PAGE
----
- Regulation inflection — A regulatory change opens up some opportunity in the market. Example: decriminalization of marijuana, air commerce act of 1926, demonopolization of petroleum, etc.
These inflections are important to consider because if there are no inflections relating to one’s ideal future, that future is too remote to rationally pursue. Uber was not a success because of unimaginable insight. It was a success because the timing was right; GPS accuracy (technological inflection) had become very accurate and smartphone usage (adoption inflection) was increasing at an exponential rate.
The first chatterbot, Eliza, was developed in 1994, yet it is only in 2018 that Alexa has become popular due to the breakthrough improvements in AI and deep learning. Building a successful company often comes down to timing.
Backcasting X First Principles
The idea of backcasting is closely related to Elon Musk’s description of operating based on first principles; boiling things down to fundamental truths and building upon those. When looking at the different inflection points, we must isolate them in imagining the ideal future. Who would start a car company if all the previous attempts over the last 50 years failed? Elon Musk. He was able to step away from the current market and think about the ideal future using the fundamental truths available; people are becoming more environmentally conscious (behavioral inflection), and batteries are developing quickly, making range and speed less of an issue (technological inflection). Combining these two ideas can be a way to make preposterous ideas seem perfectly reasonable.
Putting it together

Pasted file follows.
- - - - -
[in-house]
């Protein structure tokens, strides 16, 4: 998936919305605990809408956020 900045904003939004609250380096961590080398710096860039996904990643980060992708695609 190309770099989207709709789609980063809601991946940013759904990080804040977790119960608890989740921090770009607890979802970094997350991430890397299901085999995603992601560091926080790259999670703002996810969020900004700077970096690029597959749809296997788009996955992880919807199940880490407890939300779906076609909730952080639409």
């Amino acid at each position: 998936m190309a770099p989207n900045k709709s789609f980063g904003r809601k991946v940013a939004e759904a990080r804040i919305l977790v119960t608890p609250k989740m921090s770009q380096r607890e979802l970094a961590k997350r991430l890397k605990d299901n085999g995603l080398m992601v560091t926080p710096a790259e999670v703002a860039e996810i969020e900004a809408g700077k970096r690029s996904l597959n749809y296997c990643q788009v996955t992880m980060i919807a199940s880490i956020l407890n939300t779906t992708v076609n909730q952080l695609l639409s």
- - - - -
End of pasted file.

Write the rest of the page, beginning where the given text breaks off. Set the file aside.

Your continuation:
If you ask me what the ideal future of travel is, I would say ‘teleportation.’ It seems like that would be awfully convenient, but is it rational to pursue building a teleportation company right now? Scientists succeeded in teleporting three-dimensional quantum states for the first time in late 2019 (whatever that means) but I would be delusional to think that we can teleport people in the near future. The ideal future has to be backed by reasonable inflection points in order to present an attractive opportunity worth pursuing. An ideal future absent of any near term inflection points is not an opportunity worth of pursuit. On the flip side, a solution derived from the existing market is most likely only to result in incremental improvement which in VC is not what one should be looking for. An incremental improvement is less likely to have the 10X+ potential that many VCs state to be a criteria and is less likely to change the world, in a radical way, for the better.
- Imagine the ideal future with the entrepreneur.
- Work backwards to the present in identifying what has to happen for us to get to the ideal future.
- Assess whether there are any relevant inflection points that build upon those steps.
- Finally, assess the first principles involved in the idea and integrate them with the inflection points.